For release – July 23, 2013
OTTAWA — Today, Transport Canada announced an emergency directive pursuant to section 33 of the Railway Safety Act to increase rail safety.
Although the cause of the accident in Lac-Mégantic remains unknown at this time, Transport Canada is moving forward to build upon the safety advisories received last Friday from the Transportation Safety Board and further enhance existing safe railway operations and the security of railway transportation.
Transport Canada thanks all railway companies for their quick response in implementing this directive following the tragic events in Lac-Mégantic.
Effective immediately, the emergency directive requires all rail operators to:
- Ensure that no locomotive attached to one or more loaded tank cars transporting dangerous goods is operated with fewer than two qualified persons on a main track or sidings;
- Ensure that no locomotive attached to one or more loaded tank cars transporting dangerous goods is left unattended on a main track;
- Ensure, within five days of the issuance of the directive, that all unattended controlling locomotives on a main track and sidings are protected from unauthorized entry into the cab;
- Ensure the directional controls, commonly known as reversers, are removed from any unattended locomotives, preventing them from moving forward or backward, on a main track or sidings;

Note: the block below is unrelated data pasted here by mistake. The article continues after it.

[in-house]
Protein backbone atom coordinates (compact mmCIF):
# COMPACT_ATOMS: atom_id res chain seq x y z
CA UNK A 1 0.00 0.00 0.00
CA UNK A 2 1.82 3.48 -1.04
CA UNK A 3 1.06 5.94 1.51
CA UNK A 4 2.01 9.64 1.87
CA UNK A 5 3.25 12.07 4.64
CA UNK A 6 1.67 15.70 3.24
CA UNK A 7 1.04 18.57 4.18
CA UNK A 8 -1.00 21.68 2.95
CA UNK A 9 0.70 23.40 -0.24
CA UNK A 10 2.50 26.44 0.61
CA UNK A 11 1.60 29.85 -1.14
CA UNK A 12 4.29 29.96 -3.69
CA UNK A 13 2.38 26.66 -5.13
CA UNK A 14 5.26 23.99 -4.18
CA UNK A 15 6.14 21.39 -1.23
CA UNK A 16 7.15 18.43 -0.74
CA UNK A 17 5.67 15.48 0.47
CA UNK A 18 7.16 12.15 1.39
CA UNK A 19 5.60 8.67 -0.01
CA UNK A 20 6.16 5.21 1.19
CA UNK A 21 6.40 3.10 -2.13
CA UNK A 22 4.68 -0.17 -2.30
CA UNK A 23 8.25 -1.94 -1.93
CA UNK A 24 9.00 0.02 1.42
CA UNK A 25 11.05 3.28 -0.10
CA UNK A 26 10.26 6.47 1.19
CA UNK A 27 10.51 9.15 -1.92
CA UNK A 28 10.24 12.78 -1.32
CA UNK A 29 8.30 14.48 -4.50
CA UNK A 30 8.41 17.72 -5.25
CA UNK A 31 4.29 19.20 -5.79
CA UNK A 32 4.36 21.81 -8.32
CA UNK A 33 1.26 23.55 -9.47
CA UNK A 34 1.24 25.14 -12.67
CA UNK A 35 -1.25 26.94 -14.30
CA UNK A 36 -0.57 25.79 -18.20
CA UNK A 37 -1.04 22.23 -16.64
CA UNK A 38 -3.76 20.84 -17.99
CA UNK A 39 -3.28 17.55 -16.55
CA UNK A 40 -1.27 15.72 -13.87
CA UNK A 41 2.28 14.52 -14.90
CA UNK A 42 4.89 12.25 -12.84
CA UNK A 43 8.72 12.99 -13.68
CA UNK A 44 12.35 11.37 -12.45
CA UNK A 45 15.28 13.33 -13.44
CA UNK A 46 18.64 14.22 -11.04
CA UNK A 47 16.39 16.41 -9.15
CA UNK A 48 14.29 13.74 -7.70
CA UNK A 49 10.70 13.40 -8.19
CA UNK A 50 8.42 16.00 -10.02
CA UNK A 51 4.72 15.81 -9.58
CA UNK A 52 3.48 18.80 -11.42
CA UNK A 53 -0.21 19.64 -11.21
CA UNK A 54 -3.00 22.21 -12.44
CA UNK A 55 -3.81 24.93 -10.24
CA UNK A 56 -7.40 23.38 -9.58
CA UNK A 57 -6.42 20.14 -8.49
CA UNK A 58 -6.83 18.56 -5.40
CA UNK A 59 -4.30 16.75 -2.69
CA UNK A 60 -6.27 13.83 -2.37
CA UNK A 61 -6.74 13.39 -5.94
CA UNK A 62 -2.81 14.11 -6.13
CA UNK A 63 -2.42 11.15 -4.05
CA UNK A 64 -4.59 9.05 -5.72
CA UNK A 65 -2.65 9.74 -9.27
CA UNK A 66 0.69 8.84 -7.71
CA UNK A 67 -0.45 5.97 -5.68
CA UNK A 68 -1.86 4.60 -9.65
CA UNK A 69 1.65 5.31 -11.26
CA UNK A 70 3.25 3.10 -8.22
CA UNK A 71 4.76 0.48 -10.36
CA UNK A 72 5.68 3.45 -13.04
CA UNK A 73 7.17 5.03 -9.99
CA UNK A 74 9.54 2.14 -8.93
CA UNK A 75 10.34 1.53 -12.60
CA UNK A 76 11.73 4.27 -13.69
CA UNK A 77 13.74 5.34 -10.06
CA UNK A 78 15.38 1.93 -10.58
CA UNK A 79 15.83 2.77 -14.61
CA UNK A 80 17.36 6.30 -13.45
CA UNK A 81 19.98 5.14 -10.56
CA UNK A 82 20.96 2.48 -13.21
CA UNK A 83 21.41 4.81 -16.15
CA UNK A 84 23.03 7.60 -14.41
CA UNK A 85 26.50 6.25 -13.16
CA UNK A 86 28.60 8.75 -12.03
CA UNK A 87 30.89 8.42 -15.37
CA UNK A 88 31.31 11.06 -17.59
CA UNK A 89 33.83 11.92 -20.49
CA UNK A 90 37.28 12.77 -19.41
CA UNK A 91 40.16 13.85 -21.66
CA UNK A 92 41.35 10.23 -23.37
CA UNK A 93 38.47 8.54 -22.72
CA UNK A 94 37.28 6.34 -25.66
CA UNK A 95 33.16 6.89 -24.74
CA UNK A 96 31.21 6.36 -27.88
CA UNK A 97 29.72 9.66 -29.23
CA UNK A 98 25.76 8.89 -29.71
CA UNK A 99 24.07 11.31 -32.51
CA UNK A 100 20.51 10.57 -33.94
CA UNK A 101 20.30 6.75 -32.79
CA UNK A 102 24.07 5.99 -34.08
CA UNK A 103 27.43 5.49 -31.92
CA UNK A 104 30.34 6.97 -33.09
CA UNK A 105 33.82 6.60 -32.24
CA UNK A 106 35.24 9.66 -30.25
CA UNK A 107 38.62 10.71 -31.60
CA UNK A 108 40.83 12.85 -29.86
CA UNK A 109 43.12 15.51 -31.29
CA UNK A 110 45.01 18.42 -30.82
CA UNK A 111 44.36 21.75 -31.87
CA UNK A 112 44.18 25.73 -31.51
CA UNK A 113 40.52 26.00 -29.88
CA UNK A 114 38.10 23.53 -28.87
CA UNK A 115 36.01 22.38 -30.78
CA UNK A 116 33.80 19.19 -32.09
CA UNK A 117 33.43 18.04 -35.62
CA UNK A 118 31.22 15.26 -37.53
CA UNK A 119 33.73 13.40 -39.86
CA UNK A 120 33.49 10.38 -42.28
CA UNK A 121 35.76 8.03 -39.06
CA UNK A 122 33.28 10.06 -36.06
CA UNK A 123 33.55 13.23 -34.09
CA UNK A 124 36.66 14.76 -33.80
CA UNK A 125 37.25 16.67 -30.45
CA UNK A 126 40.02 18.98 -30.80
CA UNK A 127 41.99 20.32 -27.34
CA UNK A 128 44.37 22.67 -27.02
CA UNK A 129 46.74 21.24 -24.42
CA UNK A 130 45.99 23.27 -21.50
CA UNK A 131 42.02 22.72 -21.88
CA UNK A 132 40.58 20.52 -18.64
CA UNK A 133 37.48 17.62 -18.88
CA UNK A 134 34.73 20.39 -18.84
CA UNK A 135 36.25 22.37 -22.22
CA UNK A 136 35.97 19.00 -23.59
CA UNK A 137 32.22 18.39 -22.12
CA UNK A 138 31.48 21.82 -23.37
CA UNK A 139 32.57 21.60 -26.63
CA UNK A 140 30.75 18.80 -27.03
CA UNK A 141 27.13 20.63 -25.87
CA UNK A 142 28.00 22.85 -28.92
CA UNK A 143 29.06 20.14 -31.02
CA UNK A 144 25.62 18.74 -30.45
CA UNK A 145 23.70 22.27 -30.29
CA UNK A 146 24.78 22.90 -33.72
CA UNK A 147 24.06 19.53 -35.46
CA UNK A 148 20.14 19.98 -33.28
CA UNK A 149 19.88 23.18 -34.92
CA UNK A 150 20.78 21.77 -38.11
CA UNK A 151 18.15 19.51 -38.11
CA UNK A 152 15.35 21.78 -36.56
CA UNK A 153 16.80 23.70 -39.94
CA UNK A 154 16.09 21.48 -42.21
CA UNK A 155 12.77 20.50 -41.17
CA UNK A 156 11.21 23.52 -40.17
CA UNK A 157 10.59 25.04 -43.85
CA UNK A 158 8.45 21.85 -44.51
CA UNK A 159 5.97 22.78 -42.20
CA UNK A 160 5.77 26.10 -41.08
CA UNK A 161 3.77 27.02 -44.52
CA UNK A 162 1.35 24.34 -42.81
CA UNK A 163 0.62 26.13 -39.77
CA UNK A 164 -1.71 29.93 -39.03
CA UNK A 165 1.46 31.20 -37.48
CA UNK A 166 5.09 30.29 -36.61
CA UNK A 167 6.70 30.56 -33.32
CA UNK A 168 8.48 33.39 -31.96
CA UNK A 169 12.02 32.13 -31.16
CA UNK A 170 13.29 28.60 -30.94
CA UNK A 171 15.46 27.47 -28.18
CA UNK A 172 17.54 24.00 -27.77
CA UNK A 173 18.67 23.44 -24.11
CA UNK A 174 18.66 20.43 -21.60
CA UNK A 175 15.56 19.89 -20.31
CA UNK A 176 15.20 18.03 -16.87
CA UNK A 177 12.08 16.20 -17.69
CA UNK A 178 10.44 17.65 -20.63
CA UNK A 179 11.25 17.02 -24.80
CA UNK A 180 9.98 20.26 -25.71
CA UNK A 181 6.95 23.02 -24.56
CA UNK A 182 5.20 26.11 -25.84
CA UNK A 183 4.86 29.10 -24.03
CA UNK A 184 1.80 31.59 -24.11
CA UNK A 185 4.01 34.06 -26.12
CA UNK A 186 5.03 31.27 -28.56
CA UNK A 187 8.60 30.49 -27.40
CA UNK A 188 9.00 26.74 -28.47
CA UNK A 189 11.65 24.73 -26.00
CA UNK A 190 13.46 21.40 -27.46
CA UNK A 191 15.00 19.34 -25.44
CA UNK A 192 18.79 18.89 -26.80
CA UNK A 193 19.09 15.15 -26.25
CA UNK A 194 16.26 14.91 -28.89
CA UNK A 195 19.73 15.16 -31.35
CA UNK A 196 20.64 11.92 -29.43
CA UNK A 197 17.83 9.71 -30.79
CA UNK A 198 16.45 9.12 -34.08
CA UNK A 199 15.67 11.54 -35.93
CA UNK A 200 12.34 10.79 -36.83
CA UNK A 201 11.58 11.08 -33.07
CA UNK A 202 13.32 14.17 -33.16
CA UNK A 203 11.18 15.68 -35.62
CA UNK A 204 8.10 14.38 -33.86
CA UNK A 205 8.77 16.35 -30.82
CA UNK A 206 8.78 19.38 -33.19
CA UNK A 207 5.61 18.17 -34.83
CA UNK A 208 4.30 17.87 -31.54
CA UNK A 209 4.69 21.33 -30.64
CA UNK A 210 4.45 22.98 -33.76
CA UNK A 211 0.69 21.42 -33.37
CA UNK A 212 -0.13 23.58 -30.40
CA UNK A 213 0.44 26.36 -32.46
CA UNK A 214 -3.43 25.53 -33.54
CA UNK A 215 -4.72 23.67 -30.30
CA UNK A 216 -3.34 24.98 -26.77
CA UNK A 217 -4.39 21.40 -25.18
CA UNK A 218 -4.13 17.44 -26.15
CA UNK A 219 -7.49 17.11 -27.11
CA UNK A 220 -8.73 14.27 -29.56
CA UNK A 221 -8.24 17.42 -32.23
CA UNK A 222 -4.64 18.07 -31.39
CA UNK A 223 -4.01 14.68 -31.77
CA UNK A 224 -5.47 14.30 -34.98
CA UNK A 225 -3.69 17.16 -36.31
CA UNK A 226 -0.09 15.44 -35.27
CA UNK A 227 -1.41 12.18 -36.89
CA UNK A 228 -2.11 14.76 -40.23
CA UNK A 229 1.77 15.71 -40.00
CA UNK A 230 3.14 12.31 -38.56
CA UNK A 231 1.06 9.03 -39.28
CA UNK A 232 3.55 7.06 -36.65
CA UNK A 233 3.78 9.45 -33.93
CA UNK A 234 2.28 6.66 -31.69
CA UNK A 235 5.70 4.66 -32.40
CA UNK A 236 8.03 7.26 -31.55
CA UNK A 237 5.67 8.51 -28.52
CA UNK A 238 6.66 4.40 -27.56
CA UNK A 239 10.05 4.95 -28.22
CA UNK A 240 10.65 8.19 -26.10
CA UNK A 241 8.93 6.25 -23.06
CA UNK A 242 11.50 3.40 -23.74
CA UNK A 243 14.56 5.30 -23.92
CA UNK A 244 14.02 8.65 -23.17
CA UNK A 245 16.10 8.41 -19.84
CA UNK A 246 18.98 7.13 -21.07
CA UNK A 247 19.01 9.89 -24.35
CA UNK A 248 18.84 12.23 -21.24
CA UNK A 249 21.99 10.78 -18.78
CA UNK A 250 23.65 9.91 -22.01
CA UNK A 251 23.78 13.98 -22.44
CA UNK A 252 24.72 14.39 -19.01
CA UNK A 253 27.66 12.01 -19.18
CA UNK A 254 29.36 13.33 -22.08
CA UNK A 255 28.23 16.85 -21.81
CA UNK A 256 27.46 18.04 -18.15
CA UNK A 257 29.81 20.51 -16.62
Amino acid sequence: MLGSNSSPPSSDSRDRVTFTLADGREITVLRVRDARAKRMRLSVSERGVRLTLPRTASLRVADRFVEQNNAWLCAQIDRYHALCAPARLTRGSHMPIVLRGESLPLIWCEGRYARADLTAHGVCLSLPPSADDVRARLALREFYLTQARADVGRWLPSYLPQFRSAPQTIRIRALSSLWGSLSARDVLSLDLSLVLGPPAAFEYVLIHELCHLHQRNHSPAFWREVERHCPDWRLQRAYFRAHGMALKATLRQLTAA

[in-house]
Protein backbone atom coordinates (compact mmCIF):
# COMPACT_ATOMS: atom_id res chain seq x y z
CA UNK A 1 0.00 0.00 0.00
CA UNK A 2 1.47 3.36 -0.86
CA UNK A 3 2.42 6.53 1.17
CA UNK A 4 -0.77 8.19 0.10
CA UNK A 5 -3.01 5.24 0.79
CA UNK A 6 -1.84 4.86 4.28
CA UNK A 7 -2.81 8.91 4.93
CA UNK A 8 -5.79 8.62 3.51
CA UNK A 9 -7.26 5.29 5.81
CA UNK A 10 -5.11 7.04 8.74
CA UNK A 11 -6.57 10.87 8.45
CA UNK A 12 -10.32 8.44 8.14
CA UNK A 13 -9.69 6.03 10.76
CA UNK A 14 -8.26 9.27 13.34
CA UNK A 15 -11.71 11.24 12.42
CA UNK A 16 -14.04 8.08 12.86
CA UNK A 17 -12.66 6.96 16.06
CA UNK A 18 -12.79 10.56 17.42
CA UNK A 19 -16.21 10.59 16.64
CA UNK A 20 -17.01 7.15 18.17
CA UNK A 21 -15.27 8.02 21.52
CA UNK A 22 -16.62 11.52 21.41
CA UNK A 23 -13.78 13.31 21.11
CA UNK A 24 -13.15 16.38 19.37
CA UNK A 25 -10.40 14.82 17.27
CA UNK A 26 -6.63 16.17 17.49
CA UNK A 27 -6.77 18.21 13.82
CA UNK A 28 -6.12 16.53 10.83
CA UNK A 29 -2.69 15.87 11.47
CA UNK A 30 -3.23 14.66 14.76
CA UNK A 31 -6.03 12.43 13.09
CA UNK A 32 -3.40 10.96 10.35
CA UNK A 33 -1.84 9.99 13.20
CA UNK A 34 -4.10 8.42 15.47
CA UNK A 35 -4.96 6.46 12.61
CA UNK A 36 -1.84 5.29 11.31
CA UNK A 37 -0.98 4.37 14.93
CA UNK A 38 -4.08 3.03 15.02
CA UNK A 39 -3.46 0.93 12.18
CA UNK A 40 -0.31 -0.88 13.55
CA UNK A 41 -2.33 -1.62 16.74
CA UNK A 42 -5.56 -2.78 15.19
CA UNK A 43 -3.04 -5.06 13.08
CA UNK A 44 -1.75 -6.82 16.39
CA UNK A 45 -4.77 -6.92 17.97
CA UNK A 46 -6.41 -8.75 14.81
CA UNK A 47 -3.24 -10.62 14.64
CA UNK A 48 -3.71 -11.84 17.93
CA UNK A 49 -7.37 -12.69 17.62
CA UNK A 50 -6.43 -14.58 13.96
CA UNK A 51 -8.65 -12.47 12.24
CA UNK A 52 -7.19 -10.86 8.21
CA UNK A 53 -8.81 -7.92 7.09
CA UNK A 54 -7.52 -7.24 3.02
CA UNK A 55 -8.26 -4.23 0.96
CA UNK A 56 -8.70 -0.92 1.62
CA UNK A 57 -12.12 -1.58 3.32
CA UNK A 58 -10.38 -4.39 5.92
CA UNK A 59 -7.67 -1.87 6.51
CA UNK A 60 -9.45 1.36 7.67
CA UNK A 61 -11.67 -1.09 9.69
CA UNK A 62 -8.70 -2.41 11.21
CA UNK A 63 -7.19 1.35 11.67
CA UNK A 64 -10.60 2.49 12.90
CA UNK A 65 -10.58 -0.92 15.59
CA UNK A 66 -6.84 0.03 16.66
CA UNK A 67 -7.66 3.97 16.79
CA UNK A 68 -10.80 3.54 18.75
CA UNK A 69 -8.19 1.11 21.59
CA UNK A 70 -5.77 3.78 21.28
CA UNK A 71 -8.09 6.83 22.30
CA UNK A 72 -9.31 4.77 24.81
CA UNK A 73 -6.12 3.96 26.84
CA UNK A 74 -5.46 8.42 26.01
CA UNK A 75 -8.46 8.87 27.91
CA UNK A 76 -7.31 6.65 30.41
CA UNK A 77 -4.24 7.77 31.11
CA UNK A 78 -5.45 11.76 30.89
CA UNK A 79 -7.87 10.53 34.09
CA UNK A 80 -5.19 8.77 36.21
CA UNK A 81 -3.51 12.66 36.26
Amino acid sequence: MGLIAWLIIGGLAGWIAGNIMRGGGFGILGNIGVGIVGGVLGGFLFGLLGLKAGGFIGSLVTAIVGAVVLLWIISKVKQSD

- Ensure that their company’s special instructions on hand brakes are applied to any locomotive attached to one or more cars that is left unattended for more than one hour on a main track or sidings;
- Ensure that, in addition to complying with their company’s special instructions on hand brakes referred to in the item immediately above, the automatic brake is set in full service position and the independent brake is fully applied for any locomotive attached to one or more cars that are left unattended for one hour or less on a main track or sidings.
The safety of Canadians is Transport Canada’s top priority. The department is committed to working with the rail industry to examining any other means of improving rail safety.
Transport Canada has been in contact with the railway industry, and in particular with CN, CP and the Railway Association of Canada (RAC), to work together to promote the continued safety of Canada’s rail system.
The majority of railways maintain a culture of safety and security, as shown by the notable decline in derailments and train accidents over the past few years.
Transport Canada inspectors will continue to work in cooperation with the Transportation Safety Board as it conducts its investigation.
Transport Canada inspectors are at Lac-Mégantic determining whether there has been non-compliance with regulatory requirements.
Railway safety regulations exist to ensure the safety and protection of the public. If these regulations were not followed, the department will not hesitate to take action.
Transport Canada, Ottawa